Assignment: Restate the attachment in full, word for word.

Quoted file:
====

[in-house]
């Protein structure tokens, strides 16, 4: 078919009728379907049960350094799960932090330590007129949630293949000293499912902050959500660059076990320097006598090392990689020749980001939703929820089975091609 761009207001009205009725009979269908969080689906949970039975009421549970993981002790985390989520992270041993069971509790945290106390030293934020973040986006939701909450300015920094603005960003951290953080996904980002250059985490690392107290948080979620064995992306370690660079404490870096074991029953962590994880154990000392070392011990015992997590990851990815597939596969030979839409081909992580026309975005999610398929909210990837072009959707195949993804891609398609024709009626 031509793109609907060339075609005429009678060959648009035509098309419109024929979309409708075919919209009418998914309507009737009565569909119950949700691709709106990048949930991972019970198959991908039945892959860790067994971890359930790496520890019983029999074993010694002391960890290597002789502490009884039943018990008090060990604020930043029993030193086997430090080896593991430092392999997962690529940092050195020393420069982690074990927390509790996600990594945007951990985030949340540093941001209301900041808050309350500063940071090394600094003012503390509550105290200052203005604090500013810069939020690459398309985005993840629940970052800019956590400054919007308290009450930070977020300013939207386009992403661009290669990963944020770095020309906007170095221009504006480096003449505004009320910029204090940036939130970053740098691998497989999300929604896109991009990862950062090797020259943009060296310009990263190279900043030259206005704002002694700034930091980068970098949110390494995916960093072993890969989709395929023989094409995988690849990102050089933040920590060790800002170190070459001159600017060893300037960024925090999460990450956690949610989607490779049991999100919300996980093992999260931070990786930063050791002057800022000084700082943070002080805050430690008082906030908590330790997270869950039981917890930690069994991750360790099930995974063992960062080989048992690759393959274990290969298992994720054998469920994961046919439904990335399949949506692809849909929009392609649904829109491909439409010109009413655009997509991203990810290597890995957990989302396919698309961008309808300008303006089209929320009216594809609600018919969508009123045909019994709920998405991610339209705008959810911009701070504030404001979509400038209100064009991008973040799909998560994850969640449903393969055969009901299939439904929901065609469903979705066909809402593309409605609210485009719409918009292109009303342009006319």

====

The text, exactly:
[in-house]
């Protein structure tokens, strides 16, 4: 078919009728379907049960350094799960932090330590007129949630293949000293499912902050959500660059076990320097006598090392990689020749980001939703929820089975091609 761009207001009205009725009979269908969080689906949970039975009421549970993981002790985390989520992270041993069971509790945290106390030293934020973040986006939701909450300015920094603005960003951290953080996904980002250059985490690392107290948080979620064995992306370690660079404490870096074991029953962590994880154990000392070392011990015992997590990851990815597939596969030979839409081909992580026309975005999610398929909210990837072009959707195949993804891609398609024709009626 031509793109609907060339075609005429009678060959648009035509098309419109024929979309409708075919919209009418998914309507009737009565569909119950949700691709709106990048949930991972019970198959991908039945892959860790067994971890359930790496520890019983029999074993010694002391960890290597002789502490009884039943018990008090060990604020930043029993030193086997430090080896593991430092392999997962690529940092050195020393420069982690074990927390509790996600990594945007951990985030949340540093941001209301900041808050309350500063940071090394600094003012503390509550105290200052203005604090500013810069939020690459398309985005993840629940970052800019956590400054919007308290009450930070977020300013939207386009992403661009290669990963944020770095020309906007170095221009504006480096003449505004009320910029204090940036939130970053740098691998497989999300929604896109991009990862950062090797020259943009060296310009990263190279900043030259206005704002002694700034930091980068970098949110390494995916960093072993890969989709395929023989094409995988690849990102050089933040920590060790800002170190070459001159600017060893300037960024925090999460990450956690949610989607490779049991999100919300996980093992999260931070990786930063050791002057800022000084700082943070002080805050430690008082906030908590330790997270869950039981917890930690069994991750360790099930995974063992960062080989048992690759393959274990290969298992994720054998469920994961046919439904990335399949949506692809849909929009392609649904829109491909439409010109009413655009997509991203990810290597890995957990989302396919698309961008309808300008303006089209929320009216594809609600018919969508009123045909019994709920998405991610339209705008959810911009701070504030404001979509400038209100064009991008973040799909998560994850969640449903393969055969009901299939439904929901065609469903979705066909809402593309409605609210485009719409918009292109009303342009006319």